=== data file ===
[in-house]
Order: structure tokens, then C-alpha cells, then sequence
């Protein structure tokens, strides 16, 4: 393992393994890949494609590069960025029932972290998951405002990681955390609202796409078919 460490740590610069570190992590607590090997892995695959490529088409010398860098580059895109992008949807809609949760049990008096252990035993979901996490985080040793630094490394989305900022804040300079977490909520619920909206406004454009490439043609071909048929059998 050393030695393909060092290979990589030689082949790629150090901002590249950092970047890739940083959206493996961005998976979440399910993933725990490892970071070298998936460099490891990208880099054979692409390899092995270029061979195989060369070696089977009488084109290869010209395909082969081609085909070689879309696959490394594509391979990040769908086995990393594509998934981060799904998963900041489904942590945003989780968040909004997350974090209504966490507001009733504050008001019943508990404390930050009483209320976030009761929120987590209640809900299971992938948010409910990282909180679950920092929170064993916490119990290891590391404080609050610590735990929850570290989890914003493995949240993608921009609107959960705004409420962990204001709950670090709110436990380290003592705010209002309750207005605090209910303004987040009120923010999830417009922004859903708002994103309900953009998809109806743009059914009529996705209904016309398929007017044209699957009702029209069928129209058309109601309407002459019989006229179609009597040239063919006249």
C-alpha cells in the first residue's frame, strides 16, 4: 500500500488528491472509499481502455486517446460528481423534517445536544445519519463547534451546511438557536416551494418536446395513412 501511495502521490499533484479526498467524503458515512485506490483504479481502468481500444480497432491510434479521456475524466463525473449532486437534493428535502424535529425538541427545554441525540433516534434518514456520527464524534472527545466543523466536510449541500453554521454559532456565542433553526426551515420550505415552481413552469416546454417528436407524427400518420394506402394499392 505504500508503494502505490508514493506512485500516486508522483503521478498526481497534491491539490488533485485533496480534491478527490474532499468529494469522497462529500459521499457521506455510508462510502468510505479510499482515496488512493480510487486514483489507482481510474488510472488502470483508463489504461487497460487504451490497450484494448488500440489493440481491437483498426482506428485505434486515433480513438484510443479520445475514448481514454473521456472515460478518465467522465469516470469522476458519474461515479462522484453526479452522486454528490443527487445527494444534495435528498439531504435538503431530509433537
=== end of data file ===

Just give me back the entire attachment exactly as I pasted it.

[in-house]
Order: structure tokens, then C-alpha cells, then sequence
């Protein structure tokens, strides 16, 4: 393992393994890949494609590069960025029932972290998951405002990681955390609202796409078919 460490740590610069570190992590607590090997892995695959490529088409010398860098580059895109992008949807809609949760049990008096252990035993979901996490985080040793630094490394989305900022804040300079977490909520619920909206406004454009490439043609071909048929059998 050393030695393909060092290979990589030689082949790629150090901002590249950092970047890739940083959206493996961005998976979440399910993933725990490892970071070298998936460099490891990208880099054979692409390899092995270029061979195989060369070696089977009488084109290869010209395909082969081609085909070689879309696959490394594509391979990040769908086995990393594509998934981060799904998963900041489904942590945003989780968040909004997350974090209504966490507001009733504050008001019943508990404390930050009483209320976030009761929120987590209640809900299971992938948010409910990282909180679950920092929170064993916490119990290891590391404080609050610590735990929850570290989890914003493995949240993608921009609107959960705004409420962990204001709950670090709110436990380290003592705010209002309750207005605090209910303004987040009120923010999830417009922004859903708002994103309900953009998809109806743009059914009529996705209904016309398929007017044209699957009702029209069928129209058309109601309407002459019989006229179609009597040239063919006249």
C-alpha cells in the first residue's frame, strides 16, 4: 500500500488528491472509499481502455486517446460528481423534517445536544445519519463547534451546511438557536416551494418536446395513412 501511495502521490499533484479526498467524503458515512485506490483504479481502468481500444480497432491510434479521456475524466463525473449532486437534493428535502424535529425538541427545554441525540433516534434518514456520527464524534472527545466543523466536510449541500453554521454559532456565542433553526426551515420550505415552481413552469416546454417528436407524427400518420394506402394499392 505504500508503494502505490508514493506512485500516486508522483503521478498526481497534491491539490488533485485533496480534491478527490474532499468529494469522497462529500459521499457521506455510508462510502468510505479510499482515496488512493480510487486514483489507482481510474488510472488502470483508463489504461487497460487504451490497450484494448488500440489493440481491437483498426482506428485505434486515433480513438484510443479520445475514448481514454473521456472515460478518465467522465469516470469522476458519474461515479462522484453526479452522486454528490443527487445527494444534495435528498439531504435538503431530509433537